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Journal of Ophthalmology
Volume 2015 (2015), Article ID 454096, 6 pages
Research Article

Sentinel Events in Ophthalmology: Experience from Hong Kong

1Department of Ophthalmology, United Christian Hospital, 130 Hip Wo Street, Kwun Tong, Kowloon, Hong Kong
2Quality and Safety Office, United Christian Hospital, 130 Hip Wo Street, Kwun Tong, Kowloon, Hong Kong

Received 26 January 2015; Revised 23 February 2015; Accepted 23 February 2015

Academic Editor: Tamer A. Macky

Copyright © 2015 Shiu Ting Mak. This is an open access article distributed under the Creative Commons Attribution License, which permits unrestricted use, distribution, and reproduction in any medium, provided the original work is properly cited.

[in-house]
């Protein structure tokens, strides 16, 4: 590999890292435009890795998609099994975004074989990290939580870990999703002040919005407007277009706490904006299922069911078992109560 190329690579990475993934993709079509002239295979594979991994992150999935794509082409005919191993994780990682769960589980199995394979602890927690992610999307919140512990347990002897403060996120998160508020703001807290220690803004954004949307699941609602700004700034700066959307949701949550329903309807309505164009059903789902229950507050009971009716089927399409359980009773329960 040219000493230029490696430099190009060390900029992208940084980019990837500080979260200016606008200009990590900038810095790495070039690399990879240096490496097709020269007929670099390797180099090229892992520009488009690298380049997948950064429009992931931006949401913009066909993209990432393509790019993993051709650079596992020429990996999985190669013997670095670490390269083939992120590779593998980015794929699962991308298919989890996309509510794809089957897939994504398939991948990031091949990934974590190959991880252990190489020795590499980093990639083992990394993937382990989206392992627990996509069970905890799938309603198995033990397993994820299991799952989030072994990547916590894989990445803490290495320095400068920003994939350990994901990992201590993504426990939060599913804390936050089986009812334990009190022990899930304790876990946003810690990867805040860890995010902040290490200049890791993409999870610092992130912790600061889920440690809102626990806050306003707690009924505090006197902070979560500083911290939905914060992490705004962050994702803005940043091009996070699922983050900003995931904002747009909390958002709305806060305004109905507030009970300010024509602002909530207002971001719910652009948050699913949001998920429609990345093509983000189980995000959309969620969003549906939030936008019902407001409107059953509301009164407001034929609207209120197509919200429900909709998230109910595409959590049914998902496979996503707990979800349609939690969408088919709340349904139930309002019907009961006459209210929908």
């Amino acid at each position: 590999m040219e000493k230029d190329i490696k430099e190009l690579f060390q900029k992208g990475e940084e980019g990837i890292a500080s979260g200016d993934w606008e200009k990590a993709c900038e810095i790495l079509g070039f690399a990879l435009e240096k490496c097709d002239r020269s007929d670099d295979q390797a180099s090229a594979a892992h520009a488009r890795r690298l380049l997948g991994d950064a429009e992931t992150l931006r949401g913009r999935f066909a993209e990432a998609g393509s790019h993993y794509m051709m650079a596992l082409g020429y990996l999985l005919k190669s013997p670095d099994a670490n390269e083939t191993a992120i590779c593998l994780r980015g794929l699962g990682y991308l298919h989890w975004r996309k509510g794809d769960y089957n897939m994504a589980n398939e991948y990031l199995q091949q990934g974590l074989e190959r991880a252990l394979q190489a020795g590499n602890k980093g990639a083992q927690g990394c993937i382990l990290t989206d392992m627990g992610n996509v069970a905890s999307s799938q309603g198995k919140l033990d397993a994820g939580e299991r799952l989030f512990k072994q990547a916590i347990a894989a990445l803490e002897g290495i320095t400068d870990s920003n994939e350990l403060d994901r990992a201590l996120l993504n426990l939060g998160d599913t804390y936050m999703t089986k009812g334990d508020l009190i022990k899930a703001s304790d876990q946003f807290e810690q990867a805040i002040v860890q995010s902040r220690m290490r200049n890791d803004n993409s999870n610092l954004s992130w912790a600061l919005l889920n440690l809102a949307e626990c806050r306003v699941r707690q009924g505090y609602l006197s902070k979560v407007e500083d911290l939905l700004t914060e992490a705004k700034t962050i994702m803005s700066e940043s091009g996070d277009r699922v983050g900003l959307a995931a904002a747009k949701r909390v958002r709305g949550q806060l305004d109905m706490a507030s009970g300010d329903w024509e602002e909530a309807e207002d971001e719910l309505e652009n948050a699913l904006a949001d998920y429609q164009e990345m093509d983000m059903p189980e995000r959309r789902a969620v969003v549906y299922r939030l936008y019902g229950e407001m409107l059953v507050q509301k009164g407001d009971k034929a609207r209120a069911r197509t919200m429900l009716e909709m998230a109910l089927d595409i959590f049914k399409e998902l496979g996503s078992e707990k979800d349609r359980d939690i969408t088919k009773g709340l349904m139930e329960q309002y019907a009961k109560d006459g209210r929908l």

Purpose. To arouse ophthalmologists’ awareness in patient safety by reviewing sentinel events in Ophthalmology submitted to a web-based incident reporting system involving all public hospitals in Hong Kong. Methods. Sentinel events in Ophthalmology reported from November 2007 to October 2014 were identified and classified into different categories for further presentation and analysis. Key contributing factors attributing to the occurrence of the incidents were described. Suggestions aiming to prevent future occurrence of similar events were made. Relevant literature and case law were discussed. Results. Twelve sentinel events were included in this observational case series. They were classified into 4 main categories, namely “wrong eye” (5 cases, 41%), “wrong prescription” (3 cases, 25%), “wrong patient and surgery” (2 cases, 17%), and “retained surgical items” (2 cases, 17%). The key contributing factor leading to the occurrence of the incidents was largely human error. Increased staff awareness and proper time-out procedures were recommended to help prevent occurrence of these errors. Conclusion. Sentinel events in Ophthalmology do occur. Many of these incidents were attributed to human error. Surgeon’s awareness and willingness to prevent occurrence of sentinel events are warranted.